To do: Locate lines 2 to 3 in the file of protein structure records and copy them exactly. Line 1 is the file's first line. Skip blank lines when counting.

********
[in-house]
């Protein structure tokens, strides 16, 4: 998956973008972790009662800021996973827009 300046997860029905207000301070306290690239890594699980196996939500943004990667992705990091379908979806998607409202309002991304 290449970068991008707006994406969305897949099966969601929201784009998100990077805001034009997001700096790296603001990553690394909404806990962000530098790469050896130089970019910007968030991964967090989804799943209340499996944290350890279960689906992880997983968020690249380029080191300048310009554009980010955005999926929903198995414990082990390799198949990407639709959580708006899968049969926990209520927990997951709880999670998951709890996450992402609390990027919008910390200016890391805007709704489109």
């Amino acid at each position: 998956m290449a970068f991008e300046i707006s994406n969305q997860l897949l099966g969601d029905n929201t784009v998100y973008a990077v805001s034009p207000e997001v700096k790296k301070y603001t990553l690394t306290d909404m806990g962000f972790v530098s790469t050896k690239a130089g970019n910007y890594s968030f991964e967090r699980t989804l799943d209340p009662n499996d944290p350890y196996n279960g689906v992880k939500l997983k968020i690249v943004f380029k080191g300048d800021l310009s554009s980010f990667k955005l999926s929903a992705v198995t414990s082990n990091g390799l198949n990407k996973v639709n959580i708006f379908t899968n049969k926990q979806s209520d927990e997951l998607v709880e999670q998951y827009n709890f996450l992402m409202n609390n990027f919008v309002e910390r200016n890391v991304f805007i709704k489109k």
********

């Protein structure tokens, strides 16, 4: 998956973008972790009662800021996973827009 300046997860029905207000301070306290690239890594699980196996939500943004990667992705990091379908979806998607409202309002991304 290449970068991008707006994406969305897949099966969601929201784009998100990077805001034009997001700096790296603001990553690394909404806990962000530098790469050896130089970019910007968030991964967090989804799943209340499996944290350890279960689906992880997983968020690249380029080191300048310009554009980010955005999926929903198995414990082990390799198949990407639709959580708006899968049969926990209520927990997951709880999670998951709890996450992402609390990027919008910390200016890391805007709704489109």
């Amino acid at each position: 998956m290449a970068f991008e300046i707006s994406n969305q997860l897949l099966g969601d029905n929201t784009v998100y973008a990077v805001s034009p207000e997001v700096k790296k301070y603001t990553l690394t306290d909404m806990g962000f972790v530098s790469t050896k690239a130089g970019n910007y890594s968030f991964e967090r699980t989804l799943d209340p009662n499996d944290p350890y196996n279960g689906v992880k939500l997983k968020i690249v943004f380029k080191g300048d800021l310009s554009s980010f990667k955005l999926s929903a992705v198995t414990s082990n990091g390799l198949n990407k996973v639709n959580i708006f379908t899968n049969k926990q979806s209520d927990e997951l998607v709880e999670q998951y827009n709890f996450l992402m409202n609390n990027f919008v309002e910390r200016n890391v991304f805007i709704k489109k």